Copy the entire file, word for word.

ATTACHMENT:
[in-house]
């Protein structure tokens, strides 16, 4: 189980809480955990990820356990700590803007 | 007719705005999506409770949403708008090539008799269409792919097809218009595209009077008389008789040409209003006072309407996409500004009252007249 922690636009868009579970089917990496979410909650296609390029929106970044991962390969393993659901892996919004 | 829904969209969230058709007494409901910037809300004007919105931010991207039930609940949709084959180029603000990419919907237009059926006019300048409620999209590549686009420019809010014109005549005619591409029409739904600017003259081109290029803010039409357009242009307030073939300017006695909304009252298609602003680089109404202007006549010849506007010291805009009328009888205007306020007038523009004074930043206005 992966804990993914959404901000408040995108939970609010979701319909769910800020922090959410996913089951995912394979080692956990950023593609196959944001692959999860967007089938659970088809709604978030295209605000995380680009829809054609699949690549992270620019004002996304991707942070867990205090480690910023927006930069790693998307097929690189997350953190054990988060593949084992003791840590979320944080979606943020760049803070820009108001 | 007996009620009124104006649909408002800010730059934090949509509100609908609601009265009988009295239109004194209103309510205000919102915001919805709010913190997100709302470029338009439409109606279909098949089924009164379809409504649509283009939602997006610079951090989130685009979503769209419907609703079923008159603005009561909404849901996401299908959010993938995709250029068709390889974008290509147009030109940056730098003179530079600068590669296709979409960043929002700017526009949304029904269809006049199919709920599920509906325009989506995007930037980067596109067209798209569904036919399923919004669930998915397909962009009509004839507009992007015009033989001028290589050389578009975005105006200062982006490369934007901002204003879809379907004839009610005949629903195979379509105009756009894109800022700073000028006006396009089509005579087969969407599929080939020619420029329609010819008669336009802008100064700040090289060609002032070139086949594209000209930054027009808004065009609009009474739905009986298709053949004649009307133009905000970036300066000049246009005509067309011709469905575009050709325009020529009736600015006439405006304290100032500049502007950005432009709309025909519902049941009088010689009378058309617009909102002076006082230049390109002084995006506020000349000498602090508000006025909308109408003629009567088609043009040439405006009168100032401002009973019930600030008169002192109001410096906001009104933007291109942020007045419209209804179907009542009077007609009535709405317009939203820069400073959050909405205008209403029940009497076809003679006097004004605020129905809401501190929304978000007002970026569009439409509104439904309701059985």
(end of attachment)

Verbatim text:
[in-house]
């Protein structure tokens, strides 16, 4: 189980809480955990990820356990700590803007 | 007719705005999506409770949403708008090539008799269409792919097809218009595209009077008389008789040409209003006072309407996409500004009252007249 922690636009868009579970089917990496979410909650296609390029929106970044991962390969393993659901892996919004 | 829904969209969230058709007494409901910037809300004007919105931010991207039930609940949709084959180029603000990419919907237009059926006019300048409620999209590549686009420019809010014109005549005619591409029409739904600017003259081109290029803010039409357009242009307030073939300017006695909304009252298609602003680089109404202007006549010849506007010291805009009328009888205007306020007038523009004074930043206005 992966804990993914959404901000408040995108939970609010979701319909769910800020922090959410996913089951995912394979080692956990950023593609196959944001692959999860967007089938659970088809709604978030295209605000995380680009829809054609699949690549992270620019004002996304991707942070867990205090480690910023927006930069790693998307097929690189997350953190054990988060593949084992003791840590979320944080979606943020760049803070820009108001 | 007996009620009124104006649909408002800010730059934090949509509100609908609601009265009988009295239109004194209103309510205000919102915001919805709010913190997100709302470029338009439409109606279909098949089924009164379809409504649509283009939602997006610079951090989130685009979503769209419907609703079923008159603005009561909404849901996401299908959010993938995709250029068709390889974008290509147009030109940056730098003179530079600068590669296709979409960043929002700017526009949304029904269809006049199919709920599920509906325009989506995007930037980067596109067209798209569904036919399923919004669930998915397909962009009509004839507009992007015009033989001028290589050389578009975005105006200062982006490369934007901002204003879809379907004839009610005949629903195979379509105009756009894109800022700073000028006006396009089509005579087969969407599929080939020619420029329609010819008669336009802008100064700040090289060609002032070139086949594209000209930054027009808004065009609009009474739905009986298709053949004649009307133009905000970036300066000049246009005509067309011709469905575009050709325009020529009736600015006439405006304290100032500049502007950005432009709309025909519902049941009088010689009378058309617009909102002076006082230049390109002084995006506020000349000498602090508000006025909308109408003629009567088609043009040439405006009168100032401002009973019930600030008169002192109001410096906001009104933007291109942020007045419209209804179907009542009077007609009535709405317009939203820069400073959050909405205008209403029940009497076809003679006097004004605020129905809401501190929304978000007002970026569009439409509104439904309701059985």